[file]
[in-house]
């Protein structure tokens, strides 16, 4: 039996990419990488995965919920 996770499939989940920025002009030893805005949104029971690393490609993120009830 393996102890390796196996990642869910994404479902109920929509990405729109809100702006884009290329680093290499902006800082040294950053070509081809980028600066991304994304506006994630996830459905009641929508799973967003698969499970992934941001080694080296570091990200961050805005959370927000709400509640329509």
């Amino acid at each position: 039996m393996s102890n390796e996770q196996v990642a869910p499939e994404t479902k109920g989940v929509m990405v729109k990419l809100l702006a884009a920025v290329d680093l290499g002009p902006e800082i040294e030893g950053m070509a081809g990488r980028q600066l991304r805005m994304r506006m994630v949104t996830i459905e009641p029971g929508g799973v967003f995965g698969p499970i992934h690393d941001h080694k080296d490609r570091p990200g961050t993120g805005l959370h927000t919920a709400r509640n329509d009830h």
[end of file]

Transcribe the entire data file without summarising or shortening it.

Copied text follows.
[in-house]
């Protein structure tokens, strides 16, 4: 039996990419990488995965919920 996770499939989940920025002009030893805005949104029971690393490609993120009830 393996102890390796196996990642869910994404479902109920929509990405729109809100702006884009290329680093290499902006800082040294950053070509081809980028600066991304994304506006994630996830459905009641929508799973967003698969499970992934941001080694080296570091990200961050805005959370927000709400509640329509």
């Amino acid at each position: 039996m393996s102890n390796e996770q196996v990642a869910p499939e994404t479902k109920g989940v929509m990405v729109k990419l809100l702006a884009a920025v290329d680093l290499g002009p902006e800082i040294e030893g950053m070509a081809g990488r980028q600066l991304r805005m994304r506006m994630v949104t996830i459905e009641p029971g929508g799973v967003f995965g698969p499970i992934h690393d941001h080694k080296d490609r570091p990200g961050t993120g805005l959370h927000t919920a709400r509640n329509d009830h």